Sitting here, with my pen grasped lightly between my fingers, I try to figure out the right words. I carefully pick words that can describe the sensation that dance brings, to tell what dance means to me. My story is different. No, I didn’t have a life-changing experience where dance became an escape. My profound experience stems from the gifts of motion to the beats of the music.
Dance was part of my upbringing. It was like a language: initially, you learn the rules and thereafter you become creative with it. Dance was part of my culture and I embraced it. I recall being in elementary and all I wanted was to be chosen to represent my school in dance competitions. Looking back, I am unsure why representing my school in dance was so important. However, I felt a sense of freedom when I danced. There was liberty in the actions. There was something fulfilling from moulding an image, telling a story through choreography.
Now, dance is a lifestyle. It allows me to create balance in life, to satisfy my thirst for creativity, outside of my routine. It is a space where I express myself. It appears mechanical, attempting to get the right curves, to extend the arms, and carry your body with a certain tempo and flow. Art is the same way. Like the painter who uses the brush to draw out a story, the dancer uses movement to carve out an image, and to relay emotions. When we dance, there are certain intricate details – maybe intricate is not the word – tiny details in our motion that naturally becomes a part of us. When I dance it is as if time freezes, I am totally present at that moment, and all I think of is being able to express myself. It is interesting how my body becomes this translator – using sound waves from the music heard and transposing it into something beautiful.
Dance is also a culture, and it varies based on heritage. As a dance lover, I am open to trying various forms of dance. I find it immensely entertaining and challenging. However, the upbeat tempos of the afrobeat, born out of Africa; the salsa in Latin America; and the hip hop from North America, are what is familiar to me. Each style has its purpose and is unique in its own way.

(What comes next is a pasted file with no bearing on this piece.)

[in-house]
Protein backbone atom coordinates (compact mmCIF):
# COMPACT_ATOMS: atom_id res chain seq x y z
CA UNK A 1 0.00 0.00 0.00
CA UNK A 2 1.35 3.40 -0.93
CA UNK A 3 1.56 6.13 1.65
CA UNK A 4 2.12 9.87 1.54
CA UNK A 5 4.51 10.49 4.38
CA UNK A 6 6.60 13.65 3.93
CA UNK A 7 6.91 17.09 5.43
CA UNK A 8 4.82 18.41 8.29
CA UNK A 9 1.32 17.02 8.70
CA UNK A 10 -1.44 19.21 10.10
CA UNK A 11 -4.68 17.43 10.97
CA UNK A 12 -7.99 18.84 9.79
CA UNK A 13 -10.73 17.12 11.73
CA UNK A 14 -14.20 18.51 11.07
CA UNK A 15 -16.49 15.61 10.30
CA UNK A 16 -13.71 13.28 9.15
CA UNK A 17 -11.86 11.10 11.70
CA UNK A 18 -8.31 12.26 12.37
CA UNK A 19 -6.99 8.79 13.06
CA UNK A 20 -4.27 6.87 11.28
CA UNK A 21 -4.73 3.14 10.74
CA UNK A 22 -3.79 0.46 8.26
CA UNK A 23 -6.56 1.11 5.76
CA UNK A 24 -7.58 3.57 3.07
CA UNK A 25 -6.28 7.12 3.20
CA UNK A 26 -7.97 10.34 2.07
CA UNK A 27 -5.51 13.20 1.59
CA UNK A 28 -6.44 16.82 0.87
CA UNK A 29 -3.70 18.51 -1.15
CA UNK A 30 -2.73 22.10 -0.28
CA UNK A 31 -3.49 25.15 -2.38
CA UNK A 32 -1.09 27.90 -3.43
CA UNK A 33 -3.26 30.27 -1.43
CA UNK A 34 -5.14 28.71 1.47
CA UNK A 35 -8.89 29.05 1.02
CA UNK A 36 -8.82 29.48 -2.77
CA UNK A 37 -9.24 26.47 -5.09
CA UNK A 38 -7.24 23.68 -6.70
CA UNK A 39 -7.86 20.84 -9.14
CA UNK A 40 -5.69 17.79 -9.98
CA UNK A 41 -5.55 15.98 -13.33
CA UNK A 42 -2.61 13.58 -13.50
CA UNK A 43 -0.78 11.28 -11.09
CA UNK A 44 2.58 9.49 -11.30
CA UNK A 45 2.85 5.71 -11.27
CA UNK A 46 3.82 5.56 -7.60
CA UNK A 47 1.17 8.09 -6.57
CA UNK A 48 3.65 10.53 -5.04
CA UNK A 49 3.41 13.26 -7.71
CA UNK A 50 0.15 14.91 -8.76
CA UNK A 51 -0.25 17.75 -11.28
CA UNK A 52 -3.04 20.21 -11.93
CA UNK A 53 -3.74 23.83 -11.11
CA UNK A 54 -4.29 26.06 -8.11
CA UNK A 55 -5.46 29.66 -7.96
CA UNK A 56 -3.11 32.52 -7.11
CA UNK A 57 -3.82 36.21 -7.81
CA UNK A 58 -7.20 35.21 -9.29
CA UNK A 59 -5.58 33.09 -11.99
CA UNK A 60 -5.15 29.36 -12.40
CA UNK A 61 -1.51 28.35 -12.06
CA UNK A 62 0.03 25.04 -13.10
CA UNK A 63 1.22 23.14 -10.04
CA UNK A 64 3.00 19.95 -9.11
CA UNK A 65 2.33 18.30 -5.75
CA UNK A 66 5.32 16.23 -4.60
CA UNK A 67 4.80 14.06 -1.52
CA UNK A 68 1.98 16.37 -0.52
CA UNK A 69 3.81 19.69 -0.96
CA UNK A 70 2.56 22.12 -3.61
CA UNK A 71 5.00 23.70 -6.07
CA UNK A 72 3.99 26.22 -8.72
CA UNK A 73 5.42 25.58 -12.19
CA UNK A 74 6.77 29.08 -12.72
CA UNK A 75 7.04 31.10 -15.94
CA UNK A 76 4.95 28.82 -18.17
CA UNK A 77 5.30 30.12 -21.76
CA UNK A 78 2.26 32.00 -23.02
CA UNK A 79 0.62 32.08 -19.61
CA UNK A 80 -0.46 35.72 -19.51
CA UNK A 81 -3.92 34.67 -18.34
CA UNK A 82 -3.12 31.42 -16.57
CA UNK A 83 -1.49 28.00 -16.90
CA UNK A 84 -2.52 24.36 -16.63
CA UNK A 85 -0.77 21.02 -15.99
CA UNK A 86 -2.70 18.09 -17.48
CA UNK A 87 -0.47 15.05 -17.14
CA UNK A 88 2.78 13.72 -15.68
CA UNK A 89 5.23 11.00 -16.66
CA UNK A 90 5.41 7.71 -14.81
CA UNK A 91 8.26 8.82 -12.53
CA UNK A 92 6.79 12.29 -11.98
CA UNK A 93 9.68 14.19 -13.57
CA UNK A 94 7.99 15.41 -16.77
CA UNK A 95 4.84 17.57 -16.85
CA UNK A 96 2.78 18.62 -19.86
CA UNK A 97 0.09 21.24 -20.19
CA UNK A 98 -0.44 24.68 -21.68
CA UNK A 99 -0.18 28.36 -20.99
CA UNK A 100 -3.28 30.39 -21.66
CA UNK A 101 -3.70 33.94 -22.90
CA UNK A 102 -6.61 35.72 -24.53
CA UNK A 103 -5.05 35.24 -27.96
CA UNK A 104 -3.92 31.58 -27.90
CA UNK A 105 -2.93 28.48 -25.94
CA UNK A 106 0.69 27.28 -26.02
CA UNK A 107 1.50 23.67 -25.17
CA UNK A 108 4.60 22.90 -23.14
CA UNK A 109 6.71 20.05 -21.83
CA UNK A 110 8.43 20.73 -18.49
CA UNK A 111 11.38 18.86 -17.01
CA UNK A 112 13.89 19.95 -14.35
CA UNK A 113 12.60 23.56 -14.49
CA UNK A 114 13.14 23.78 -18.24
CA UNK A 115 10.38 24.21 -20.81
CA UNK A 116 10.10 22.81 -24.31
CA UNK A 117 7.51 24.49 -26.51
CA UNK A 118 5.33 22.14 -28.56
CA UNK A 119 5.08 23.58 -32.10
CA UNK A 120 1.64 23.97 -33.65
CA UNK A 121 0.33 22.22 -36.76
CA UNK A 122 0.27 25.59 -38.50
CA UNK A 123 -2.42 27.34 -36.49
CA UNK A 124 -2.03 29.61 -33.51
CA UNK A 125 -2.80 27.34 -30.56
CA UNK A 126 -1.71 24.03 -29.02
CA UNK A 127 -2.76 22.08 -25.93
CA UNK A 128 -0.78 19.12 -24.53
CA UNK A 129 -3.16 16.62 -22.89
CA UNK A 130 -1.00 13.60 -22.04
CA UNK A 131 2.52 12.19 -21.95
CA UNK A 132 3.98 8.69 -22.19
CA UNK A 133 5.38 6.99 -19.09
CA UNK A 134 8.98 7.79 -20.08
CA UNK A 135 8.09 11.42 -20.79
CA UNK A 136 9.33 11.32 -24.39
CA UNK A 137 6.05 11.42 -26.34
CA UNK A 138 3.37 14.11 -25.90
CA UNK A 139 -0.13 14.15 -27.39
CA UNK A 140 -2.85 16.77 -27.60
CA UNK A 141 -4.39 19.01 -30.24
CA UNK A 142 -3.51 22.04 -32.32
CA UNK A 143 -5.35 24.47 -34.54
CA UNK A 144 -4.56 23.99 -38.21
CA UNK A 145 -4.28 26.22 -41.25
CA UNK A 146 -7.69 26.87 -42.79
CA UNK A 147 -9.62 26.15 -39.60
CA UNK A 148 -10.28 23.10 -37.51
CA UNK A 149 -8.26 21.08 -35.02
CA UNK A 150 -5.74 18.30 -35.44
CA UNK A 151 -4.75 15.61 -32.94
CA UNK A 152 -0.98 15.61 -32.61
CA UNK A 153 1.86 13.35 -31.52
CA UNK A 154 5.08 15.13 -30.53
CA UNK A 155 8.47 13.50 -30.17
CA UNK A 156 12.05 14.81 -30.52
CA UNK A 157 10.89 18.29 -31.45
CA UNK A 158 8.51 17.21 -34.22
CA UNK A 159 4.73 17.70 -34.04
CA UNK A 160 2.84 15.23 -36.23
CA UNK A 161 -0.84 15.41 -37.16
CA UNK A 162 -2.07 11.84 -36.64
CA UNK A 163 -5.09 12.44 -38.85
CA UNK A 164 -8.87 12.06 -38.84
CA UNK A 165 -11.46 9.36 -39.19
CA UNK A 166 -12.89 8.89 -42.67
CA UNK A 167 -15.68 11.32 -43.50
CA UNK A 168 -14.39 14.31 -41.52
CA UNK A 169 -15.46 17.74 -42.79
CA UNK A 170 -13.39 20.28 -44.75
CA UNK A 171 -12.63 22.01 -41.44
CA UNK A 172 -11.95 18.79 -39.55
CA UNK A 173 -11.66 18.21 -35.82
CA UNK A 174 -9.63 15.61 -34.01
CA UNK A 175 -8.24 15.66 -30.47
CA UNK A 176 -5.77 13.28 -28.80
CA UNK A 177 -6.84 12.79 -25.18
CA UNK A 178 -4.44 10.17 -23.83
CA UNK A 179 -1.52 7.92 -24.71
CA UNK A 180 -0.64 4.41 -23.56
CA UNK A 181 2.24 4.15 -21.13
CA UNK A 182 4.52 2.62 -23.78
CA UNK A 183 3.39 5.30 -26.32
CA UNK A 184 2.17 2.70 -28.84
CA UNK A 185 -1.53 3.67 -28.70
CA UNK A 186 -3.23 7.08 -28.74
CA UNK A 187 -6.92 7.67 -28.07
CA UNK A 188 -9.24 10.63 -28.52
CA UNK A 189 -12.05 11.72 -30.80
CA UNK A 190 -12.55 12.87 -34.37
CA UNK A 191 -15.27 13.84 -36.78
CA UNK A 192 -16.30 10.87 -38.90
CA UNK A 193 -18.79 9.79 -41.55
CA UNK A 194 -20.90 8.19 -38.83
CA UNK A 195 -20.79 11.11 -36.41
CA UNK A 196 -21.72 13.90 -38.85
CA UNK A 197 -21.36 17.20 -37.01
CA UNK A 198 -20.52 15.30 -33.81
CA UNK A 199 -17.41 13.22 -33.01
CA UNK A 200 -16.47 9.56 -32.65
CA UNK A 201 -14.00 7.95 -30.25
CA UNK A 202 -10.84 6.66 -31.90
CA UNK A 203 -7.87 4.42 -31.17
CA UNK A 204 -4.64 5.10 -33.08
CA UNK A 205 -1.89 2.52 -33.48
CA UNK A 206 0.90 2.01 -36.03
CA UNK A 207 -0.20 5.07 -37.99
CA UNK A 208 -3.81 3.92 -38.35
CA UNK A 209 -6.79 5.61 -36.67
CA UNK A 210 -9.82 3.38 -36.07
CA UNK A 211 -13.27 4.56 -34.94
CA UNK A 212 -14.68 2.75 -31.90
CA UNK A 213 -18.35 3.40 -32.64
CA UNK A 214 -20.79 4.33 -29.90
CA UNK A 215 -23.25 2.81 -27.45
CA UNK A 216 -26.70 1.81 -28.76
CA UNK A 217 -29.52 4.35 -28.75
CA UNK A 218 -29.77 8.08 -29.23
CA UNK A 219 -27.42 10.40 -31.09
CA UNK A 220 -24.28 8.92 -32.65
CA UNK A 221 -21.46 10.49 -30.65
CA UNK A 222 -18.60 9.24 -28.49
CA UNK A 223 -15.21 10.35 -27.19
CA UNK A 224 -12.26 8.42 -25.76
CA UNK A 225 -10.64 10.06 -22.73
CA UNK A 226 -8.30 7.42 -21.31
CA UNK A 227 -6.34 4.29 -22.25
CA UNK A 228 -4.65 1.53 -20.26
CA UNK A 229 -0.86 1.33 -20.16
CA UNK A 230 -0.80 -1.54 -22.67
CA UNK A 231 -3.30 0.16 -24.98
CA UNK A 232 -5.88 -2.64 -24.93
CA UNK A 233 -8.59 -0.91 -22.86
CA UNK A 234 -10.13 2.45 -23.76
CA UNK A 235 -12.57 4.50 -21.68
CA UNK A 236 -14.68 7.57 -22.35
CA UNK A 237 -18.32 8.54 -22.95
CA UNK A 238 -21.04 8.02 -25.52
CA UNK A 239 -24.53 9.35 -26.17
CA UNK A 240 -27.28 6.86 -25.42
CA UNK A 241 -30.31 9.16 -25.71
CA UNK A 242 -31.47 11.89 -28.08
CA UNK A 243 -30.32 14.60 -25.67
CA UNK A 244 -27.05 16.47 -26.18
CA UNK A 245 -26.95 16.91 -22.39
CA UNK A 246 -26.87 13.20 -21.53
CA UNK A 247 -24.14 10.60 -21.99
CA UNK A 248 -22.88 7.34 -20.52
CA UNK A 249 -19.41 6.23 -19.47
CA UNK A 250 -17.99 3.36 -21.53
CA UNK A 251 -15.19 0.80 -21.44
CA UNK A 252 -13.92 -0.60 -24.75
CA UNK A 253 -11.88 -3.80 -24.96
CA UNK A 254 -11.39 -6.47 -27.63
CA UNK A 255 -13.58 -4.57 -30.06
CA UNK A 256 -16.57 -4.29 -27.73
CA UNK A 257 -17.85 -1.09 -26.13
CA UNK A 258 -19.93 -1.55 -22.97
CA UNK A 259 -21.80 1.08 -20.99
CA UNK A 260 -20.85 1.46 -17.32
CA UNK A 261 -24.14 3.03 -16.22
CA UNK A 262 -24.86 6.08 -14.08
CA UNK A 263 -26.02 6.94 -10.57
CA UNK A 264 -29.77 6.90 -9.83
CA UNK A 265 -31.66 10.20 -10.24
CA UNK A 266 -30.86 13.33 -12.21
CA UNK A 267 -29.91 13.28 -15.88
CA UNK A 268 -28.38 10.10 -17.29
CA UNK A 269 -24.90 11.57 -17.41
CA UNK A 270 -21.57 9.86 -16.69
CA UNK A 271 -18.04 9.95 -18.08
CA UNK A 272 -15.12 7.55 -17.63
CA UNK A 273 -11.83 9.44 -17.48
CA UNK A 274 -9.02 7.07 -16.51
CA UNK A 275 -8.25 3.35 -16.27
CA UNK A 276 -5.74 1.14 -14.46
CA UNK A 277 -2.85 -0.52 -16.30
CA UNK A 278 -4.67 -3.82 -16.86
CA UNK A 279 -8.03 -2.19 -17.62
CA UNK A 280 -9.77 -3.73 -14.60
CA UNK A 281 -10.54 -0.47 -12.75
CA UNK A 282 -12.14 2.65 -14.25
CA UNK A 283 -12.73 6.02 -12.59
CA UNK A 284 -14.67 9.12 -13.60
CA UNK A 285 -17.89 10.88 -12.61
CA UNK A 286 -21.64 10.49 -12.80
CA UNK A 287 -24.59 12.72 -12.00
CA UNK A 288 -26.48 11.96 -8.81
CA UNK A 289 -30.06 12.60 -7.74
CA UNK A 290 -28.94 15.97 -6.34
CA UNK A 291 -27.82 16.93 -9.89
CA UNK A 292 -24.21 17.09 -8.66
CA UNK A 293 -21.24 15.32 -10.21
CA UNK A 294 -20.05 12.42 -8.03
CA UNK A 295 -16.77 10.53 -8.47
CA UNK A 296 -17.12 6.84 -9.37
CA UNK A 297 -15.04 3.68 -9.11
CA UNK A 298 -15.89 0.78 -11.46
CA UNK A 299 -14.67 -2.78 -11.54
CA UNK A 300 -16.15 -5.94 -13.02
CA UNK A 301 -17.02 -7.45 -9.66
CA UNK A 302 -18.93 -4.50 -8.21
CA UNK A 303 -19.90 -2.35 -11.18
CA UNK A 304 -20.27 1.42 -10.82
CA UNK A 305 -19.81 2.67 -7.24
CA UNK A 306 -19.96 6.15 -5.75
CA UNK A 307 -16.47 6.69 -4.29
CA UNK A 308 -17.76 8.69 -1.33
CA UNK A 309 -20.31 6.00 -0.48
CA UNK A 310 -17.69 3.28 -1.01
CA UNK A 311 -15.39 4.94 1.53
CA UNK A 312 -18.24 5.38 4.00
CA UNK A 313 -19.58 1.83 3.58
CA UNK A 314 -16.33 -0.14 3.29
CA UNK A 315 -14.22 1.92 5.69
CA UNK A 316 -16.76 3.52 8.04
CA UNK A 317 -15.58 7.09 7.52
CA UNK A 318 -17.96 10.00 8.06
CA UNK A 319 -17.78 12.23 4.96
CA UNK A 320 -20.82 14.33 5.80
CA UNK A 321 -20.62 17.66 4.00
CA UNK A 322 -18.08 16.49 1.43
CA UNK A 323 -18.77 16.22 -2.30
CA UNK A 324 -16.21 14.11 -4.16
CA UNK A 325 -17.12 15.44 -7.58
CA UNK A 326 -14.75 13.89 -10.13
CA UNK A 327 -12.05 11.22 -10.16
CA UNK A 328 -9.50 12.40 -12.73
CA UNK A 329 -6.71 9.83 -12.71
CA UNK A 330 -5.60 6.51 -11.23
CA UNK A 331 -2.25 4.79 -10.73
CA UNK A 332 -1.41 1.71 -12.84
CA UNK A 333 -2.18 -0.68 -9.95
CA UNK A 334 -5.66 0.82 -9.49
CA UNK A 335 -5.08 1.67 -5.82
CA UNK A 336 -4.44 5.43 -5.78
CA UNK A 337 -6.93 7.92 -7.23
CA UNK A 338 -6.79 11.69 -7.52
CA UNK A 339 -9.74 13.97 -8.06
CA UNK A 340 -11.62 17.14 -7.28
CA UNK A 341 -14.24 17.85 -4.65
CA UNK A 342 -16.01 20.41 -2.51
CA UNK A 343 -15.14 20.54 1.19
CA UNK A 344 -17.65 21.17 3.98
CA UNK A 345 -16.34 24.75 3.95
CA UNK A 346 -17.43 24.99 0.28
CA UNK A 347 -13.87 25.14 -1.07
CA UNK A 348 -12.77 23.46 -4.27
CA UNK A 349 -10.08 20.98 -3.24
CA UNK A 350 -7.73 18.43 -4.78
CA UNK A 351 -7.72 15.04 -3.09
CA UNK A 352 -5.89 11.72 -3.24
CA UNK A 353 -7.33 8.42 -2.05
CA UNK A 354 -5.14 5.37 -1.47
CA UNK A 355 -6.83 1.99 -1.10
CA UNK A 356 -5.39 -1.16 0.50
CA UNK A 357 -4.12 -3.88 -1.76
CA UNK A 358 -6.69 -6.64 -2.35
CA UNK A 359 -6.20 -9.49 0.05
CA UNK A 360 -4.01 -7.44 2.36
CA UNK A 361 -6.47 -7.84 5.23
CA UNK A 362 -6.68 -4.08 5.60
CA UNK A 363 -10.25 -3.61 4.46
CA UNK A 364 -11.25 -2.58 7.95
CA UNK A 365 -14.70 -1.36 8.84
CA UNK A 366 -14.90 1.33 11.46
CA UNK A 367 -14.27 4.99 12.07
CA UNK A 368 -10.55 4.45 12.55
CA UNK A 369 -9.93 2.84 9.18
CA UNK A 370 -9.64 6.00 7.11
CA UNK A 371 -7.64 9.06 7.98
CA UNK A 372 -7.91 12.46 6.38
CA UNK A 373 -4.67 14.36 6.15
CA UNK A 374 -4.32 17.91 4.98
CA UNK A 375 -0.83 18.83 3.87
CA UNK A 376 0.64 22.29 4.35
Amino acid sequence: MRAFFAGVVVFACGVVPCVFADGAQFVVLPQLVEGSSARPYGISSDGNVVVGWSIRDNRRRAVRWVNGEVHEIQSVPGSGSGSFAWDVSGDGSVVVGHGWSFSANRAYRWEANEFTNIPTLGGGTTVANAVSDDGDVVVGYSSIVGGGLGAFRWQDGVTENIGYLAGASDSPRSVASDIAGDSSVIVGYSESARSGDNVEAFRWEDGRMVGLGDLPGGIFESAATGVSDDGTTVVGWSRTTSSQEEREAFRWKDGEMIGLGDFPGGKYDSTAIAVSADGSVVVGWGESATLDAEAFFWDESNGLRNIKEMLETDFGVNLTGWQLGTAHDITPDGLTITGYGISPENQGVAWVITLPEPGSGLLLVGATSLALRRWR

The fast-paced beats of afrobeat, which I revisited throughout my upbringing are vibrations with high energy interpreted with changing motions across rhythms.
I have always admired Latin style of dance. There is something so intimate about your hand being in the palms of another, the warmth of the other felt on your skin, the sways of the dance, and the subtle smile across partners. There is something so intimate about that moment when you feel the music and sense the motion from your body grazing the other. Here, dance becomes a means to bring two partners together, to strengthen a relationship, to discover friendship, to be sensual, to be unapologetic, and to be soft and strong at the same time.
Hip hop is both strong and playful. Most songs are lyrical and the motions depict a certain theme. I find it also universal, in the sense that people around the world are aware of such style. I like how hip hop can be both fast and slow, how there can also be a mix from other cultures; and a blend of different flavours.
So to go back to the question why do you dance? I dance because I have the freedom to be myself at that moment. I dance because I enjoy practising until the presentation becomes effortless. I enjoy dancing because it expands my comfort zone, and each dance piece is my mini-adventure – an exploration of my flexibility, creativity and sense of life.
Hey by the way, if you want to know my #1 for having more energy and feeling good… feel free to reach out to me.
Hi, I’m Kimberly Ihekwoaba and I am a multimedia storyteller. I entertain, educate, and empower people around the world through the power of storytelling. Check out my blog for my latest posts.
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